Electrical Conductivity and Water Purity

Our first environmental engineering lab was concerning one method of water quality assessment called electrical conductivity. The theory behind this technique is based on the fact that pure water is not a good conductor of electricity. As the amount of inorganic, ionic elements or compounds in the water increases, the conductivity also increases. Conductivity also increases with temperature, therefore most results are standardized at 25 degrees Celsius. With this understanding we can make comparative analysis of conductivity values to assess the purity of the water. Conductivity in this context is usually in units of microsiemens per centimeter. In the lab we utilized a handheld electrical conductivity meter like the one above. Below is a table we were given of the typical value range found in different types of water.

The reason for the high conductivity in seawater is the high salt content and thus a high number of sodium and chloride ions in this aqueous solution. If you are interested in additional information, I found a good EPA website concerning water quality monitoring and electrical conductivity.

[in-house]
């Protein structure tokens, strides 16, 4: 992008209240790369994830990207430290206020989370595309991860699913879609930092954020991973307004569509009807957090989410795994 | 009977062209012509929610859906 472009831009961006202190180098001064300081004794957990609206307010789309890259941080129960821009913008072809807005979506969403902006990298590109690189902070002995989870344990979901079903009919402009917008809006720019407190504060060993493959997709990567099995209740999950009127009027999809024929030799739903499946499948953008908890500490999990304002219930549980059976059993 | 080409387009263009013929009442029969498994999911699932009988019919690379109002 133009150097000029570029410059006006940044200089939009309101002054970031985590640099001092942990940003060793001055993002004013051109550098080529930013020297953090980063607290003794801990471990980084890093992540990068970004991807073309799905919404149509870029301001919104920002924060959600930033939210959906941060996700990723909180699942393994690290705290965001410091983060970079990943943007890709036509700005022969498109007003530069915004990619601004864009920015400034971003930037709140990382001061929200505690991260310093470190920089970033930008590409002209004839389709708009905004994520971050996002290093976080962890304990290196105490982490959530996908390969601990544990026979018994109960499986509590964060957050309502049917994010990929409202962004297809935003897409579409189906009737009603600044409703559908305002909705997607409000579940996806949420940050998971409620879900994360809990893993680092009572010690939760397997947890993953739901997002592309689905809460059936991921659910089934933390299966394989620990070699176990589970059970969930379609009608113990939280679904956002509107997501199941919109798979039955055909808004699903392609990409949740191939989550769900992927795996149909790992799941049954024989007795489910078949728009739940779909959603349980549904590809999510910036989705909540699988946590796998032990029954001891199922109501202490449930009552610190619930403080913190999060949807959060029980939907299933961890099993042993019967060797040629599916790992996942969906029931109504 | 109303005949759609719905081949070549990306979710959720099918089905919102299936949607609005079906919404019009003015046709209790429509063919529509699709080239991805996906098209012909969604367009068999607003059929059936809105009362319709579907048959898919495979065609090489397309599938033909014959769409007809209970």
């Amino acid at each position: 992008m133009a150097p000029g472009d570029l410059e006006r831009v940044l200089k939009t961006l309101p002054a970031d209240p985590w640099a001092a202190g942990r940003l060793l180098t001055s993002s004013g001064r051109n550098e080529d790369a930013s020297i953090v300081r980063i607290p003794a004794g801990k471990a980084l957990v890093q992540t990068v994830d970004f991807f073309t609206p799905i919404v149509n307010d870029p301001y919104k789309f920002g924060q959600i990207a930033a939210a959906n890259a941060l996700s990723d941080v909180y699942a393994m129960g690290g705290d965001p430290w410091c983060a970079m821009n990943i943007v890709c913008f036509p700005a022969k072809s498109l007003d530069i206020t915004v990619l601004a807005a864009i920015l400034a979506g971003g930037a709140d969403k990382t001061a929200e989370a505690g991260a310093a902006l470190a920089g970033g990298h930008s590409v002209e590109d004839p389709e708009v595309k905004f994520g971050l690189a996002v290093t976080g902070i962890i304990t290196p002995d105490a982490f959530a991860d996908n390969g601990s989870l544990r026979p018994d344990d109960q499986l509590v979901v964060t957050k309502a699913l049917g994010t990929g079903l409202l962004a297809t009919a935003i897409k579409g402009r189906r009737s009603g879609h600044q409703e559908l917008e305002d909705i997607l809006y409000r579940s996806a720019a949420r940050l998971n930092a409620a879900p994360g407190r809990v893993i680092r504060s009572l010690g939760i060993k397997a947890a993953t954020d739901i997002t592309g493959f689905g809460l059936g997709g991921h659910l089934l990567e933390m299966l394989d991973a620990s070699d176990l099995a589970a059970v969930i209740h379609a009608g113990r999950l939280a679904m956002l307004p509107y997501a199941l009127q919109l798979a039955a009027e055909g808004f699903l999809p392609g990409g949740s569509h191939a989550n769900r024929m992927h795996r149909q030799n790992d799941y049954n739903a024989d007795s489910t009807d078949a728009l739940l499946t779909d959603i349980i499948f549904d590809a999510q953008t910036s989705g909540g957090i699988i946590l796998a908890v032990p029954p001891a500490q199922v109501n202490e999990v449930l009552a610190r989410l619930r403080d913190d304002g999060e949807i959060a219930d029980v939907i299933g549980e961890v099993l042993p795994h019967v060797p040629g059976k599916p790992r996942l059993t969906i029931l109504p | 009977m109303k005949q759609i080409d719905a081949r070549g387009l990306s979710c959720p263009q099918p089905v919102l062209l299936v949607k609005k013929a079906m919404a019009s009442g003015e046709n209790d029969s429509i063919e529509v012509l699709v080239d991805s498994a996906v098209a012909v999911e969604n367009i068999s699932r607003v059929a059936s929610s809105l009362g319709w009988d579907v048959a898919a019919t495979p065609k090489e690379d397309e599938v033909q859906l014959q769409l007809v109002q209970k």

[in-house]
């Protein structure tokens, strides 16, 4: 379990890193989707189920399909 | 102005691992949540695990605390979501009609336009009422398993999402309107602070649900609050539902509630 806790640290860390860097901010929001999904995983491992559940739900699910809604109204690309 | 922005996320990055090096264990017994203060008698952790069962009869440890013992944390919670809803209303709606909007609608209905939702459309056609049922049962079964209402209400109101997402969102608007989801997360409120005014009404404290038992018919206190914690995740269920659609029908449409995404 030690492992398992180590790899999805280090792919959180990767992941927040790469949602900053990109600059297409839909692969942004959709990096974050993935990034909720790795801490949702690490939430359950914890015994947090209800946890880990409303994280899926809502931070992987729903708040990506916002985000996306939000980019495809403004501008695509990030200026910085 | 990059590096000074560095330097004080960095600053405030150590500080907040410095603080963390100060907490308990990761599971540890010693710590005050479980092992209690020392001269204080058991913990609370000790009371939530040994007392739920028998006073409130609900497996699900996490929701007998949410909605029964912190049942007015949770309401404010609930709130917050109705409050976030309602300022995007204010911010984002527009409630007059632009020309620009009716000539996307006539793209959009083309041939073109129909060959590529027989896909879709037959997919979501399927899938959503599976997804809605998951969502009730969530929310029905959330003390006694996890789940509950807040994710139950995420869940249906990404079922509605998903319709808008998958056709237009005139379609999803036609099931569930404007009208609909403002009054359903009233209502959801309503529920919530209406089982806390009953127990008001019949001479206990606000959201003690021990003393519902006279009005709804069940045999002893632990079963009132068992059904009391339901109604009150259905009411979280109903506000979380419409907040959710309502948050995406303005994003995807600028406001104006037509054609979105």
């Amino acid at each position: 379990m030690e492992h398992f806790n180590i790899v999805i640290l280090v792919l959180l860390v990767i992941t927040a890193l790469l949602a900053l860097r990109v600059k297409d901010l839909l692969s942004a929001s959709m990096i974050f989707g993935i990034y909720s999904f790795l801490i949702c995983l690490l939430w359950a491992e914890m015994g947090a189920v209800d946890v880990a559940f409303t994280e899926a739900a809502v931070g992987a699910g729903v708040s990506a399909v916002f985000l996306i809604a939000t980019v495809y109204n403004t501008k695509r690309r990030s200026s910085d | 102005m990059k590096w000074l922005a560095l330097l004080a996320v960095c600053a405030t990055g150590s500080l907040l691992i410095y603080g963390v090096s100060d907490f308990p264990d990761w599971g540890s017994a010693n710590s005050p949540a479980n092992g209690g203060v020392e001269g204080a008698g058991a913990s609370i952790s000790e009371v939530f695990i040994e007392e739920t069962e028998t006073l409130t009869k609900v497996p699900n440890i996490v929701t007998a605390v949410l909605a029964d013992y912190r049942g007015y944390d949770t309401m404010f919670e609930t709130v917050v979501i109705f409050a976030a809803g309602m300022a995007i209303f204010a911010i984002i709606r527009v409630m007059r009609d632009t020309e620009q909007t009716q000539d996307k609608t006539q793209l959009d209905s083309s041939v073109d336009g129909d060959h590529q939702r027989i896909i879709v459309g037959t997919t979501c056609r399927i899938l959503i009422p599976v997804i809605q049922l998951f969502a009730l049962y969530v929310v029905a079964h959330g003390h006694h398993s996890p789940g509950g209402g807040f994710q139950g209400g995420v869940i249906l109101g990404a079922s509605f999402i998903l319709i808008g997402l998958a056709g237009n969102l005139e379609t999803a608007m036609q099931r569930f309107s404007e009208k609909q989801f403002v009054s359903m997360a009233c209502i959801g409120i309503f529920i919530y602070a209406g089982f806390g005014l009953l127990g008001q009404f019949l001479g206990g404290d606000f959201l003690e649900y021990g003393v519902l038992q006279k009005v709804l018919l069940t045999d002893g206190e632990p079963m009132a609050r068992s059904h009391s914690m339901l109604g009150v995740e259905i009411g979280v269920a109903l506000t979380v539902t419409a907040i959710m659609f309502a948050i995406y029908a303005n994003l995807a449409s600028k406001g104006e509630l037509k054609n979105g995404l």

About jonathanmcgehee

Forensic Engineer, Math Nerd, Husband of @rebekahmcgehee, Father of 4, Follower of Jesus

Posted on January 27, 2011, in Civil Engineering, Engineering and tagged , , , . Bookmark the permalink. 6 Comments.

  1. Thank you for the info. We do these water tests and any extra information we can find is most welcomed.

  2. can somebody do 1 example of ohm’s and kirckoff voltage law and also the calculations?

  1. Pingback: Ohm’s Law Verified « The Engineer

  2. Pingback: Measuring the pH of a Solution « The Engineer

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